There is no question that unionist leaders, most obviously Arlene Foster, have been put under almost intolerable pressure in recent weeks.
The DUP leader has been assailed for things such as her crocodiles comment while Michelle O’Neill got little scrutiny for storming out of a meeting with James Brokenshire, accusing the secretary of state of “waffle”.
Now there is huge pressure on the DUP to agree an Irish Language Act. If it is not forthcoming, republicans will tour these islands and America claiming discrimination.
We have been told how, for example, a language act has worked well in Wales. But the situation is Wales is not comparable. It did not have a violent nationalist movement that speaks of respect while sowing division. If it had not been for the politicisation of Gaelic, it might still have been a flourishing tradition in pockets of Protestant Ulster.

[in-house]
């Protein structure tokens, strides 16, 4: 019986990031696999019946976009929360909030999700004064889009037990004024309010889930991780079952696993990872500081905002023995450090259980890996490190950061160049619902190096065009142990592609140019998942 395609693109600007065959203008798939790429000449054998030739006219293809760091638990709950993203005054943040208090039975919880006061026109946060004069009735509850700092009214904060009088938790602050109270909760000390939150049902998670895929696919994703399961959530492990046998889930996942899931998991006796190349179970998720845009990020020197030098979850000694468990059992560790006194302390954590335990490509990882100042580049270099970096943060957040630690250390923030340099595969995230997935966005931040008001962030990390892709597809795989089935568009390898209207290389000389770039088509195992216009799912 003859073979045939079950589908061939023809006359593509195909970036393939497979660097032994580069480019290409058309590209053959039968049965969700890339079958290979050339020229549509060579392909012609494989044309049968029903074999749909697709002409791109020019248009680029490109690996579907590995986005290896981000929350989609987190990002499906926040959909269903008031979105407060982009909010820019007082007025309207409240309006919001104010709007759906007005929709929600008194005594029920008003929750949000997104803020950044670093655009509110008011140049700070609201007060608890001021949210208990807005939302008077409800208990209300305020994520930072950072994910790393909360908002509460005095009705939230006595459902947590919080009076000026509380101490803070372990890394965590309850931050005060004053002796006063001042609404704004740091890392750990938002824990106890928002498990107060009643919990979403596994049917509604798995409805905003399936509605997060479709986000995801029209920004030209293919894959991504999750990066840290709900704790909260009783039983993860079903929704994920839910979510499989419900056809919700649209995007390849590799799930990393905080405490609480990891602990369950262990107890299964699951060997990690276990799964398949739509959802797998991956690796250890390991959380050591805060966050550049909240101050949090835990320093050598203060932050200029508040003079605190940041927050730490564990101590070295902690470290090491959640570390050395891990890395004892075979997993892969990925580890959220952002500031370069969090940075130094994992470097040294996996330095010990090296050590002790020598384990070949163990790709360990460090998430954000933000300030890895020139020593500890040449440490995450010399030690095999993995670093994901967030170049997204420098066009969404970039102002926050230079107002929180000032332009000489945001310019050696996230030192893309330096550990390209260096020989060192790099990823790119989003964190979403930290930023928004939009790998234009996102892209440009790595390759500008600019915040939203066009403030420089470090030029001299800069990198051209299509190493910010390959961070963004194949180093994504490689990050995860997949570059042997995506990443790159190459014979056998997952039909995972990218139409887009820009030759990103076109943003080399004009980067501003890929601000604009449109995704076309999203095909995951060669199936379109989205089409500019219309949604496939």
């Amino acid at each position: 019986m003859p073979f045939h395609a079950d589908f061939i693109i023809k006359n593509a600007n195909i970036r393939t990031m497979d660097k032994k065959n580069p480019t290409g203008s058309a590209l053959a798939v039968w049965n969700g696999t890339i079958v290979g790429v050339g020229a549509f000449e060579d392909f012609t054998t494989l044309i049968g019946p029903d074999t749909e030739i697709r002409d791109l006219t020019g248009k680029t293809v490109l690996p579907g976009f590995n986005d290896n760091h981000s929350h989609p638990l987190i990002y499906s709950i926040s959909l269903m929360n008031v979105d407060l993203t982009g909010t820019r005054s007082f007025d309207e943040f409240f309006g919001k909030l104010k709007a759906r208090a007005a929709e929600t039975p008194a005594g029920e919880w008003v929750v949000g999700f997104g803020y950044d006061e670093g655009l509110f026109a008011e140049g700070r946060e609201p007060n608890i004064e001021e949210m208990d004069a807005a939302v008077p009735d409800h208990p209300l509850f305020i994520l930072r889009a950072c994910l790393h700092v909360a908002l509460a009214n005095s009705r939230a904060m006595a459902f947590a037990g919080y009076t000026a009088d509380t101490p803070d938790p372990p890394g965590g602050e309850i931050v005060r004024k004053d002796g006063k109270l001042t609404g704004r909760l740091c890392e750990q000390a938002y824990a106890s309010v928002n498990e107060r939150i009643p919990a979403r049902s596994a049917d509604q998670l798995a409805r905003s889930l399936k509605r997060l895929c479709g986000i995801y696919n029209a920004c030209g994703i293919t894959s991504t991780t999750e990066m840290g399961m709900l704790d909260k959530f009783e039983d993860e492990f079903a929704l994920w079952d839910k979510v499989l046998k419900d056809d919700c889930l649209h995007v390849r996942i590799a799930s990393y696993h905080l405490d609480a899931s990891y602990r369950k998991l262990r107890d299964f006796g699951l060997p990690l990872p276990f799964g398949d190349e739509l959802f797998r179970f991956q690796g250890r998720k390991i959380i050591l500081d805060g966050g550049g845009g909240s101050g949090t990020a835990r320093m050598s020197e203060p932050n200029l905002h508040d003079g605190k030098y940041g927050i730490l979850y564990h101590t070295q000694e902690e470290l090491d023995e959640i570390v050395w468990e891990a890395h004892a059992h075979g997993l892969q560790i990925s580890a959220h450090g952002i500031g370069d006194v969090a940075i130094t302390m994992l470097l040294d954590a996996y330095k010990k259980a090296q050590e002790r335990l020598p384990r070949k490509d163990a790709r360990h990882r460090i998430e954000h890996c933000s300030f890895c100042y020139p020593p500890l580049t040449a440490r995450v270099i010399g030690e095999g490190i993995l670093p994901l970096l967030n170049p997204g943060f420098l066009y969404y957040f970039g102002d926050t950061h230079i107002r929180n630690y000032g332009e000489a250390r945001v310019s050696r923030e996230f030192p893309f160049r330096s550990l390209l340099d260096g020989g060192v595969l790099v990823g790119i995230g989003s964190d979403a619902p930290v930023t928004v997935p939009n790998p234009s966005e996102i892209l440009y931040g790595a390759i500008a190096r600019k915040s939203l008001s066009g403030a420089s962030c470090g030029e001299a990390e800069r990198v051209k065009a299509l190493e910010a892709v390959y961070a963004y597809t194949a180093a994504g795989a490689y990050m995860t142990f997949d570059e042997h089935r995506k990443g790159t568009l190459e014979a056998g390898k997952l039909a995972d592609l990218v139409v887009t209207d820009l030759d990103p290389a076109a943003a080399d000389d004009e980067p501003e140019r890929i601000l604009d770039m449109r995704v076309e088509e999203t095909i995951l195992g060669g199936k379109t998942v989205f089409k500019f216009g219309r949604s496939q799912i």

An Irish Language Act must not be allowed to open the door to a future in which public sector employment is in any way related to Irish qualifications, in which schools and communities that have no interest in learning Irish are expected to provide for a demand that does not exist, in which all road signs are bi-lingual, and in which there are vast, wasteful exercises in translation. In other words to irrevocably change the nature of Northern Ireland, as some republicans want.
A Culture Act might be one way to go forward, assuming that after careful scrutiny it is crystal clear that it will not facilitate the same agenda, nor open a route to it in the future.
We report today that 1% of people in Northern Ireland can handle Irish at a complicated level. Yet 42% of voters last month voted for nationalist parties. Irish has failed to gain significant traction even in that community which is keen on it (as it has every right to be).
The language deserves protection and cross community respect. It is already lavishly funded. But its failure to make the inroads that some supporters might want it to make is no excuse for it to be forced, by law, on the community at large.